Have a play at https://www.mindpad.io/app/. You can see how it works if you open up the web app in two incognito tabs, or on an iPhone and the web.
It never really took off in the mainstream - I think because it was before many developers really trusted JS on the server, and a "full stack" framework is quite a big commitment for a team to shift to. Also most CRUD apps don't need real time collab.
I remember being amazed when changes were instantly propagated between my phone and laptop browsers with almost zero lag. This was the demo that sold it for me https://www.youtube.com/watch?v=MGbmW9bwJh4
My basic assumption is that as long as you put all your relevant data into one of these data structures and have the CRDT library hook into a server for storing the data, you're basically done.
This may be a simplistic view of the problem though. For example I've heard people mention that CRDTs can be space inefficient so you may want/have to do periodic compaction.
At the very least, the automerge maintainers seem to be very actively tackling performance problems.
They’re working on it, but it’ll be awhile before automerge gets close to Yjs in terms of performance.
RDBMS A.C.I.D. and transactions are also capable of much of the same.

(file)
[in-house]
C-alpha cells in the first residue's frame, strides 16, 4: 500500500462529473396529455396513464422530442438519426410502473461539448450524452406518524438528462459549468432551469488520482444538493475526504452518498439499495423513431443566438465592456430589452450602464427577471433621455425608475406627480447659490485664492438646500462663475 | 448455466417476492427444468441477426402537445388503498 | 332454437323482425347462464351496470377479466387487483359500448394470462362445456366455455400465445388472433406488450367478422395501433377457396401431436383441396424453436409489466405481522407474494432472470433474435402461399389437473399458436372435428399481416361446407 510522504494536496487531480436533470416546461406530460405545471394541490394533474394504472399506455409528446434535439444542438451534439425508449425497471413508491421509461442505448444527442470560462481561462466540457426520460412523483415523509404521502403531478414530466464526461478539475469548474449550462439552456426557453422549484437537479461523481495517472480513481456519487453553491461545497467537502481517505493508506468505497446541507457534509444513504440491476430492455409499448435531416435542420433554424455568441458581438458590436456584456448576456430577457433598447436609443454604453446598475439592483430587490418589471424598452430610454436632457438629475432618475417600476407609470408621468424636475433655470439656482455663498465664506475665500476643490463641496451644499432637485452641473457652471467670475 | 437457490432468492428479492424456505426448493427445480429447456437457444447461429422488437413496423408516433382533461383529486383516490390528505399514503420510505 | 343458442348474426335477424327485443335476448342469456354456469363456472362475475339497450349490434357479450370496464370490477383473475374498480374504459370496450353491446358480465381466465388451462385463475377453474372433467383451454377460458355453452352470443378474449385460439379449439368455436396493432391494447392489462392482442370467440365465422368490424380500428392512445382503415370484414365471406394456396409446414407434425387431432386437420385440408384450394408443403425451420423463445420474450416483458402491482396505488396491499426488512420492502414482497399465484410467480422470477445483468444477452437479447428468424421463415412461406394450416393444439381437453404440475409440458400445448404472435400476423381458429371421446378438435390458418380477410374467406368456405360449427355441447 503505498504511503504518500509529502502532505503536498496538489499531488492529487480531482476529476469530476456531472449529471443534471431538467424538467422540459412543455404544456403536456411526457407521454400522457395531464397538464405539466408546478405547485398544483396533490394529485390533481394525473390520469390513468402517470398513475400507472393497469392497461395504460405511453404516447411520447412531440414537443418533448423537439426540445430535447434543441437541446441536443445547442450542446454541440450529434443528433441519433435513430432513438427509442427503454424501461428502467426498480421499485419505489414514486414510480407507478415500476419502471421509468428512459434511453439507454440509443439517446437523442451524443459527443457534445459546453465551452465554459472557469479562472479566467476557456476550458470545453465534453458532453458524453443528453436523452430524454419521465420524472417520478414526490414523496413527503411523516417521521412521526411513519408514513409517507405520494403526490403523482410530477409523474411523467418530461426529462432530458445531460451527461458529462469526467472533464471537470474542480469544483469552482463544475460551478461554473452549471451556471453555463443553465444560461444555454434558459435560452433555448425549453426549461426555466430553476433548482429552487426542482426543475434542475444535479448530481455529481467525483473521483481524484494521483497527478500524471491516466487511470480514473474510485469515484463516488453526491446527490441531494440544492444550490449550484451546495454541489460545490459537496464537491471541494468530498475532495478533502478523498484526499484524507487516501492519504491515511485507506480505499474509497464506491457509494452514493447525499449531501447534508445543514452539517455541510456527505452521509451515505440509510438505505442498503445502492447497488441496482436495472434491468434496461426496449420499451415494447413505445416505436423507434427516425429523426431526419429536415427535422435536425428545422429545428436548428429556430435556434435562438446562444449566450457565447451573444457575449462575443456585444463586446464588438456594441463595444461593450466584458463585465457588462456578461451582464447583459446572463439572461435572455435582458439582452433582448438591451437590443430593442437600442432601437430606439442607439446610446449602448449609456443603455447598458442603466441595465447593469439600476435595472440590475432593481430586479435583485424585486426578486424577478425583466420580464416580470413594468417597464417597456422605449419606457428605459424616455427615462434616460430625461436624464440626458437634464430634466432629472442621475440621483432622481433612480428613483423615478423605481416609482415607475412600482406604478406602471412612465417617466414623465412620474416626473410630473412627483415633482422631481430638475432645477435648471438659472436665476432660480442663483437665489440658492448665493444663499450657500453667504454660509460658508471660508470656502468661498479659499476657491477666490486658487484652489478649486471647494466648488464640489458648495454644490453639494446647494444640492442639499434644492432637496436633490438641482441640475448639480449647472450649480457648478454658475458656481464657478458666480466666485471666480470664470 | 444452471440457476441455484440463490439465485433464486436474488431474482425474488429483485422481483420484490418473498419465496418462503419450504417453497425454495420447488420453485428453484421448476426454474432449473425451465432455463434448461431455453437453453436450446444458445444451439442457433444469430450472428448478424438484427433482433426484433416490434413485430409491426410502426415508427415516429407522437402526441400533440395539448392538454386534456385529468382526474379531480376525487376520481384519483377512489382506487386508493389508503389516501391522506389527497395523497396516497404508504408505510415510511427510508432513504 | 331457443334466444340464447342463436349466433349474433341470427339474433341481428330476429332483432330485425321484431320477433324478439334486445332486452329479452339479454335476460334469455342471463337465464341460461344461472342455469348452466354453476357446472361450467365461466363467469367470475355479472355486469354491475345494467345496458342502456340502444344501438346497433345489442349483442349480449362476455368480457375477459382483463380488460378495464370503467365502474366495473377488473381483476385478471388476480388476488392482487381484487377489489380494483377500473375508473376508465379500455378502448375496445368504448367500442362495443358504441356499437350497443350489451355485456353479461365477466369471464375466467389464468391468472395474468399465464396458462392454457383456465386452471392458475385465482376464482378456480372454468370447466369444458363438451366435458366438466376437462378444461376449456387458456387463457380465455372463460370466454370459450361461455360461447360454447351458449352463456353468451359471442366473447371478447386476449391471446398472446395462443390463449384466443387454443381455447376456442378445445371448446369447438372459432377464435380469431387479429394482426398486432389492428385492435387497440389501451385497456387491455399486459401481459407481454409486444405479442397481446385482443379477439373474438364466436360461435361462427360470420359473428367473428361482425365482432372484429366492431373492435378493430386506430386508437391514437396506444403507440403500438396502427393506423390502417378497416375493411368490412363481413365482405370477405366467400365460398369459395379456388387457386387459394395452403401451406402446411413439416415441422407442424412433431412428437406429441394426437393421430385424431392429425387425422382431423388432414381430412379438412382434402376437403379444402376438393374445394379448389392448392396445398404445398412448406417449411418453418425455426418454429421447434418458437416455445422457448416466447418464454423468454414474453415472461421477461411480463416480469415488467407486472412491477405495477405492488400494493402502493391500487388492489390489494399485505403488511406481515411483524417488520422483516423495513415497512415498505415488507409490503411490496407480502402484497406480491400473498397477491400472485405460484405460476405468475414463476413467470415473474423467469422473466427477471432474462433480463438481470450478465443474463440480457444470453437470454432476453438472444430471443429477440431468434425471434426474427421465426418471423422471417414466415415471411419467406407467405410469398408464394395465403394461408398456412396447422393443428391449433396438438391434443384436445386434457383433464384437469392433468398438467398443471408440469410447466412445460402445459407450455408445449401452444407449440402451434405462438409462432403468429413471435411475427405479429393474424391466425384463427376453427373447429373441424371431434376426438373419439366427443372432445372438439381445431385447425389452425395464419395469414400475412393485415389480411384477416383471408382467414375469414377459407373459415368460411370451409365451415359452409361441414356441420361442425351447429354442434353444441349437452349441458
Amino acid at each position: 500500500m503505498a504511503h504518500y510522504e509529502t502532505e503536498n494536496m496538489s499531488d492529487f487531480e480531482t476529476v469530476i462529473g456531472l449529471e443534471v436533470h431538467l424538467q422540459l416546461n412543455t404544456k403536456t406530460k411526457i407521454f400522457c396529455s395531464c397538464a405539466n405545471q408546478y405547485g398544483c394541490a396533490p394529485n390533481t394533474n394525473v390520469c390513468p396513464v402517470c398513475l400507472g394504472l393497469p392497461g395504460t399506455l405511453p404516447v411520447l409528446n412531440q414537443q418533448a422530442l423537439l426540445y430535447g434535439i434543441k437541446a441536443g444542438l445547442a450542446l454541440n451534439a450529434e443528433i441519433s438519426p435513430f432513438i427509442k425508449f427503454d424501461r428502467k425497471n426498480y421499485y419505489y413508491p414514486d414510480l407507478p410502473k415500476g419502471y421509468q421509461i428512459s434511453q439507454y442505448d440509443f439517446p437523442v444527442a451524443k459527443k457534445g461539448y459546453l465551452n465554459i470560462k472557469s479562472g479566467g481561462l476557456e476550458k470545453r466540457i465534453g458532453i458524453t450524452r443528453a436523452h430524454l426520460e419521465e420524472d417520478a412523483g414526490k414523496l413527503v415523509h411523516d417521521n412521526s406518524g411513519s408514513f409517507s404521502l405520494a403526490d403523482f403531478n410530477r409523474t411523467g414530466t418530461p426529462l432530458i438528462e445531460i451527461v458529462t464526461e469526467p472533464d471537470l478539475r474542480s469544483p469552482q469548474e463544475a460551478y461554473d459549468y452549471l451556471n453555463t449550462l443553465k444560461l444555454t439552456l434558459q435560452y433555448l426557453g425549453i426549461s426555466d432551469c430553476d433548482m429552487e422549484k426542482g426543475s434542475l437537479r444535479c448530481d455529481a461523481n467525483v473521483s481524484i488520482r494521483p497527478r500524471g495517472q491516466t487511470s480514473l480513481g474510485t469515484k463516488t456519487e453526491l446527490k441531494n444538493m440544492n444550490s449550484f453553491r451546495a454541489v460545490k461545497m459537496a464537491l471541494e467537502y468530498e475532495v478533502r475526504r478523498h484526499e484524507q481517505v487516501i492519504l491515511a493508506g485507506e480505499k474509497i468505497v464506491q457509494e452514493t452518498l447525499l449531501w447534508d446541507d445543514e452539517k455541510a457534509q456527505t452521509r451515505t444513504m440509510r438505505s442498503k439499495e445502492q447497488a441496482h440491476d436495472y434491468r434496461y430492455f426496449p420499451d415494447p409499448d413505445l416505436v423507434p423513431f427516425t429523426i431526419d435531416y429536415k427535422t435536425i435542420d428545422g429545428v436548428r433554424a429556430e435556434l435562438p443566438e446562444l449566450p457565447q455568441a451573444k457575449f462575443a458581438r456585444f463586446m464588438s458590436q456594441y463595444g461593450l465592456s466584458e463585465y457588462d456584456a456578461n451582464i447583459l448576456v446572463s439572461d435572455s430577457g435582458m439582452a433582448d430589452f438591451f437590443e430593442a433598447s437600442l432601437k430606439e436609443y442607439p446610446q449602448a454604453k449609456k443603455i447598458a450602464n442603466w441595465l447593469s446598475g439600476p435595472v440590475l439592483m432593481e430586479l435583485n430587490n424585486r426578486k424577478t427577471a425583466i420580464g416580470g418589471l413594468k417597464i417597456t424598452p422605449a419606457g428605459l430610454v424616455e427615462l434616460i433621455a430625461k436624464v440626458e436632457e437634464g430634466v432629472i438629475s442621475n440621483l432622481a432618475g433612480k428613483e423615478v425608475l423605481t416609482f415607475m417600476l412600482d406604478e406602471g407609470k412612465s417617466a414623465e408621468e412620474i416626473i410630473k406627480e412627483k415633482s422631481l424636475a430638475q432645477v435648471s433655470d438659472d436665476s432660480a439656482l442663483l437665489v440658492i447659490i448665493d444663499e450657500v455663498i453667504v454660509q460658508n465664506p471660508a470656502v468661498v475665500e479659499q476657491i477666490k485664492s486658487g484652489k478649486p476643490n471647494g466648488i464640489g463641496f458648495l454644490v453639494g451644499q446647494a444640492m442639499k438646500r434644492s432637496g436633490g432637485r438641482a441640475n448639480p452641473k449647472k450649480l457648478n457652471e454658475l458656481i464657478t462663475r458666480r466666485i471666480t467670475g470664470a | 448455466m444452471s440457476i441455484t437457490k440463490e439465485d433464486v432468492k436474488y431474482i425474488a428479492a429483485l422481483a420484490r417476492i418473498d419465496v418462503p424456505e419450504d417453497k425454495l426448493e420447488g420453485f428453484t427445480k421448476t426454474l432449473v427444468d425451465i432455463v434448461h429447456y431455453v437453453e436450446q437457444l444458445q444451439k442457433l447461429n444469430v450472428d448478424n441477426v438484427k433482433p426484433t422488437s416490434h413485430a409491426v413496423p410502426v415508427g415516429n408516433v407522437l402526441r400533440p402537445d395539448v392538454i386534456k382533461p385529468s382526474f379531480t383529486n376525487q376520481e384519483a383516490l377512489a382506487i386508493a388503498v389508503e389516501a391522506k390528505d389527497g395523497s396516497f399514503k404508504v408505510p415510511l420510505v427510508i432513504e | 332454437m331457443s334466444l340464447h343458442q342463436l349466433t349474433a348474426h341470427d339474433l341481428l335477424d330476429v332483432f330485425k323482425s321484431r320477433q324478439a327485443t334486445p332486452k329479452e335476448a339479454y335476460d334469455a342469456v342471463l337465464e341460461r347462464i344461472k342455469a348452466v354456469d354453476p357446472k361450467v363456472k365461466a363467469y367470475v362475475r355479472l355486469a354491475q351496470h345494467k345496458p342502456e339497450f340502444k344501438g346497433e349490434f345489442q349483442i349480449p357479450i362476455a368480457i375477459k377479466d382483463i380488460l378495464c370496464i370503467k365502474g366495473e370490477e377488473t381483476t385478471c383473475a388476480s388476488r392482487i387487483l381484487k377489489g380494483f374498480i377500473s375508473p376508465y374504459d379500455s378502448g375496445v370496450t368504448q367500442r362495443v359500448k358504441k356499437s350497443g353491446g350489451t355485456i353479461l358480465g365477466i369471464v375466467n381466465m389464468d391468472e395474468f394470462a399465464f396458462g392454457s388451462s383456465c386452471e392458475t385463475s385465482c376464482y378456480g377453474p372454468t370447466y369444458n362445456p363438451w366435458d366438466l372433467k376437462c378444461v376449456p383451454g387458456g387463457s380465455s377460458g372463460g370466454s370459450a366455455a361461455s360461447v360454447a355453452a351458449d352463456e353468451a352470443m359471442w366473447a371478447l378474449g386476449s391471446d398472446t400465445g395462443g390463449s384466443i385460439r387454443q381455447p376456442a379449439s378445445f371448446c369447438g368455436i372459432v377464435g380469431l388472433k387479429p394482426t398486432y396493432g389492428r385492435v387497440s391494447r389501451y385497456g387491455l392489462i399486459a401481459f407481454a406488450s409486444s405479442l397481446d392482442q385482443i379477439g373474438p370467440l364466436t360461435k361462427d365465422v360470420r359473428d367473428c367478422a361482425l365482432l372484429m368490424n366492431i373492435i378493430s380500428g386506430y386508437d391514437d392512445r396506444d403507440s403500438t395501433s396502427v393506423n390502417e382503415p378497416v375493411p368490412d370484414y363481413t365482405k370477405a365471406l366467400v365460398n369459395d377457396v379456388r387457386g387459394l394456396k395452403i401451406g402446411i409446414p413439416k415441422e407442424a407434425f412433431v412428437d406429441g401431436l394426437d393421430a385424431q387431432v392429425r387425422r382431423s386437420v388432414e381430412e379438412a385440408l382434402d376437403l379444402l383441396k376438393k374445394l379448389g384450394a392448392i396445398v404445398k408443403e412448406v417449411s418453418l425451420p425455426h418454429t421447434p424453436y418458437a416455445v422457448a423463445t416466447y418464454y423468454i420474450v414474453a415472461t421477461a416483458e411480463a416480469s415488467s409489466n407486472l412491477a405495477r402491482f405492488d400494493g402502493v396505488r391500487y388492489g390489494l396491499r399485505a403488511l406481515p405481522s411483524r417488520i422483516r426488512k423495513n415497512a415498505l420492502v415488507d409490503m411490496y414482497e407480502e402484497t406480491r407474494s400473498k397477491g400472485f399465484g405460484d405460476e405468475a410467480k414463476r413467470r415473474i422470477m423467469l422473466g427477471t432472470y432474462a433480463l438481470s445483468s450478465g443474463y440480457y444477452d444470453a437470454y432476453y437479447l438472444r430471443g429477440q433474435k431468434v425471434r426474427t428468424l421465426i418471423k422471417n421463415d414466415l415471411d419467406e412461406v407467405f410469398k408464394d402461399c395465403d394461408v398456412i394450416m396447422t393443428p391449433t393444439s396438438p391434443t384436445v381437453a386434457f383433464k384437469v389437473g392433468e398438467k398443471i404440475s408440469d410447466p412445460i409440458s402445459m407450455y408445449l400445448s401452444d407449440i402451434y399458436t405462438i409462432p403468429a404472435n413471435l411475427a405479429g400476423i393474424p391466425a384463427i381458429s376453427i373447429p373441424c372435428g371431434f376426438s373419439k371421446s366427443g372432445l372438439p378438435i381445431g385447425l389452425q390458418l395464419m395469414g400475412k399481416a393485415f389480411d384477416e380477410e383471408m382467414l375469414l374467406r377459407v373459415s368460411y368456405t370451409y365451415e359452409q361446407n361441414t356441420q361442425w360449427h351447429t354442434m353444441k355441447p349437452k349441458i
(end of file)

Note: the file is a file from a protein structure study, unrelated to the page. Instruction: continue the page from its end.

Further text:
That being said you can totally implement collab without CRDTs and if you don't particularly need offline it should be easier.
- WebSocket (and Phoenix Channel) is just a communication method. To maintain consistency and resolve conflict, you need something like Replicache.
- CRDTs are more suitable for p2p scenario while Replicache works better for client-server apps.
- Phoenix's Presence is built with CRDT but it's just a single feature, not a general CRDT toolkit.
The thread: https://twitter.com/aboodman/status/1410441402366922762
> People who love "native apps" can complain about Electron all they want—but there's simply no replacement for the real-time collaboration offered by web-based apps like Figma!
As someone who's not exactly thrilled with Electron and its memory usage—is there a reason the two go together? Is there a reason we can't build collaborative apps in Cocoa and GTK? I think these systems are awesome, I just think they'd be even better if they weren't also running full web browsers!
It's just much much easier and cost effective to build a single code base and hit many many targets platforms with it.
Computing history has also shown that publishing efficient lean software doesn't help in the market. At least not over time to market, getting the key features right, and your ongoing costs.